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Learning a Modern Langauge


Estudiamos
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I am a full time M.Div student and I hope to pursue the PhD in Church History in a few years. My school offers only a few courses on ancient Hebrew and Greek and no modern languages. Aside from Intermediate level Spanish, I don't know a foreign language. I would like to begin learning German or French, or both. Do I have a realistic chance of learning it well enough to get accepted or to succeed in a PhD program having no previous experience with the language? If so what are the best methods recommended to learn French or German proficiently?

I still have 2 years left in my current program and also plan on doing a one year MTS/ThM.

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A friend in my department has an Mdiv from Candler (it says you are from Georgia?), and now has started an MTS here. Apparently she couldn't get into a PhD program because she didn't have enough language. I believe she had about a year of Greek, maybe a bit of German. If you're doing early church stuff, you should prolly have Latin and Greek, no? Two years seems like enough time to prepare yourself properly enough, especially if you take some type of summer German/French reading course.

good luck.

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Check with the DAAD about scholarships for language courses. You could do summer training. That's how I began initially, though I came on scholarship through a program at the Freie Universit├Ąt Berlin. The program is called FUBiS and its just one of many. In that first summer (1.5 months) I took the equivalent of an entire first year of German by my university's calculation. You could do the summer course and then check at local universities near your campus for German tutors.

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The best language book I have ever used (and I've used quite a few) is Reading French in the Arts and Sciences (4th ed.) by Edward M. Stack. It is perfectly geared toward rapidly acquiring reading skills, with a highly effective and enjoyable method. You will not learn how to order food or read novels... all your energy will be focused on what you are trying to do, and get there quickly.

I'd say with previous knowledge of another romance language, you could within about six weeks of fairly dedicated work be reading theological articles in French and pass a dictionary-aided translation exam.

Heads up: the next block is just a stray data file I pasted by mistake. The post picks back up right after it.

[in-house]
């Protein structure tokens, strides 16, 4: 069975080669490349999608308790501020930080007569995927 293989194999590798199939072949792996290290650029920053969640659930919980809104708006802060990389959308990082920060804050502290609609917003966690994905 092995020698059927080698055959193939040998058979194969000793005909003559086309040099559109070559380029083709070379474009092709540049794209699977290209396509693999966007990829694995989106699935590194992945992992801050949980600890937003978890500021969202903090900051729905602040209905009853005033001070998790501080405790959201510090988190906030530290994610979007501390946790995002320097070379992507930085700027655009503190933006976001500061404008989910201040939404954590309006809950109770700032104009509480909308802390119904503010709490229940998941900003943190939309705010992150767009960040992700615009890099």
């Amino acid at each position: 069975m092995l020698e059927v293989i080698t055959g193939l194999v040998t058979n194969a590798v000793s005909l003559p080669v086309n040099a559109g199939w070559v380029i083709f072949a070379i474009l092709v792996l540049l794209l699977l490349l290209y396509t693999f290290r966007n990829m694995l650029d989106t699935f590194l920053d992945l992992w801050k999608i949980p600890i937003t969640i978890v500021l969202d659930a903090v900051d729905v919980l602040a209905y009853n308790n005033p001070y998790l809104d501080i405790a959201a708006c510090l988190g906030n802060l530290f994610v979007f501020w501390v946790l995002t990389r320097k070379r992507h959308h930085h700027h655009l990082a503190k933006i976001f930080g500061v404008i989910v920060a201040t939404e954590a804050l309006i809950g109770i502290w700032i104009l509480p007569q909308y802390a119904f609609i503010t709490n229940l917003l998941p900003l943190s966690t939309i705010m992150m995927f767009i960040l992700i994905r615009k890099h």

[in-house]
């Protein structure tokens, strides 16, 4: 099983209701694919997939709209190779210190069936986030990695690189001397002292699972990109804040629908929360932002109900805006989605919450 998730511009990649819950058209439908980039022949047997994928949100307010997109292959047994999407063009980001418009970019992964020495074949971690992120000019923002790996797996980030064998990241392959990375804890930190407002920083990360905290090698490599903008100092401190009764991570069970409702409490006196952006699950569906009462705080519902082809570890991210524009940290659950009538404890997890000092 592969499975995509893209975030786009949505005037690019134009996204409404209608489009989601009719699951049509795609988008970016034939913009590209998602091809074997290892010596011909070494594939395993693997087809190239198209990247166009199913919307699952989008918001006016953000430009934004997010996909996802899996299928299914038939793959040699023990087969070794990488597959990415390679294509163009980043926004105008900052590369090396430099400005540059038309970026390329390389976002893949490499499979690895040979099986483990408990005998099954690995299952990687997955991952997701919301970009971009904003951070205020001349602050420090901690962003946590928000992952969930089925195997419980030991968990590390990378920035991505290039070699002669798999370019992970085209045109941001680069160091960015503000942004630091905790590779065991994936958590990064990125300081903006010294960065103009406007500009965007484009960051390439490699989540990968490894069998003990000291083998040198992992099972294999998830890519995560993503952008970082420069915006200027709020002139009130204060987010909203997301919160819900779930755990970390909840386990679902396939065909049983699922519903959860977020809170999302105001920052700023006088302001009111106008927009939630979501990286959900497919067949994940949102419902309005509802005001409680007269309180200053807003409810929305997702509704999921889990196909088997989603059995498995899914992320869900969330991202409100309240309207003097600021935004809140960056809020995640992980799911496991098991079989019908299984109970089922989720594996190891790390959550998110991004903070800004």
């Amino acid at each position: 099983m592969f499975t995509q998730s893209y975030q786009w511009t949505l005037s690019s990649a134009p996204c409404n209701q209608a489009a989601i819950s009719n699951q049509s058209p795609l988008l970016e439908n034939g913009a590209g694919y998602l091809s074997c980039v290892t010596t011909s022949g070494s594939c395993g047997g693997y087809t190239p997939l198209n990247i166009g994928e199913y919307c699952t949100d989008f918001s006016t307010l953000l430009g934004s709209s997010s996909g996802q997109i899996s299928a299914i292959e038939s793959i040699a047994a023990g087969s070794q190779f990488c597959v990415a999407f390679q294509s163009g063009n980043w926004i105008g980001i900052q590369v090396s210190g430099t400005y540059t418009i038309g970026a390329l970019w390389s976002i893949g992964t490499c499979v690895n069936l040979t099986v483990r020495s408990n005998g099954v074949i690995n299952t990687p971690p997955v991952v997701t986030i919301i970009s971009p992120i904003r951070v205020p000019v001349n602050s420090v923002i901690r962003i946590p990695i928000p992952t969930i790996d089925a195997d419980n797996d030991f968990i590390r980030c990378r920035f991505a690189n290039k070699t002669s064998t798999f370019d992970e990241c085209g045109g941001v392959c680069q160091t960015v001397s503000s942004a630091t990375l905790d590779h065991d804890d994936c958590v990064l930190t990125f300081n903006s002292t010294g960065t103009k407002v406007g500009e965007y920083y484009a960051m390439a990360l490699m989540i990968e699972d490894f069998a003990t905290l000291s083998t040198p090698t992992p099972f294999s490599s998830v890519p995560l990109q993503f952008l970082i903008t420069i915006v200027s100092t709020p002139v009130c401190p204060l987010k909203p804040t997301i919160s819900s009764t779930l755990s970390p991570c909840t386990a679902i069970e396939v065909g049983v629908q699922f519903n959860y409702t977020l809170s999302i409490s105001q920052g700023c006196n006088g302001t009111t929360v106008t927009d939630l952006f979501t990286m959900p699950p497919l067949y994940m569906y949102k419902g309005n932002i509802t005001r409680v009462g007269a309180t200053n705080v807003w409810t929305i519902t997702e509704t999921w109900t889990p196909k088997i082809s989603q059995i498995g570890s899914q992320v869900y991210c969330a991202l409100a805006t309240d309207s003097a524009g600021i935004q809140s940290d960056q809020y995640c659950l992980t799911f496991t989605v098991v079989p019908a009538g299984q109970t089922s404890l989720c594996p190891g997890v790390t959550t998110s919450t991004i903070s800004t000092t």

Unfortunately, it's out of print, and even used copies are pretty pricey. Maybe you can find it in a library. If not, I'd say it's worth shelling out the cash for a used copy.

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I am embarking on the self-teaching process for German myself (I learned French in HS & college), and a friend at Columbia recommended Jannach's German for Reading Knowledge, which is fantastic so far. It's directed specifically at those of us who are learning the language for academic/research purposes. Of course, it won't help you much with speaking or conversation, but I already read a passage about Faust at the end of the first chapter!

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The best language book I have ever used (and I've used quite a few) is Reading French in the Arts and Sciences (4th ed.) by Edward M. Stack. It is perfectly geared toward rapidly acquiring reading skills, with a highly effective and enjoyable method. You will not learn how to order food or read novels... all your energy will be focused on what you are trying to do, and get there quickly.

I'd say with previous knowledge of another romance language, you could within about six weeks of fairly dedicated work be reading theological articles in French and pass a dictionary-aided translation exam.

Unfortunately, it's out of print, and even used copies are pretty pricey. Maybe you can find it in a library. If not, I'd say it's worth shelling out the cash for a used copy.

I agree thoroughly. I'm taking an online course in reading French through the University of Arkansas and Stack is my textbook. It has been quite helpful.

Grace and peace,

Joe (hermeneut)

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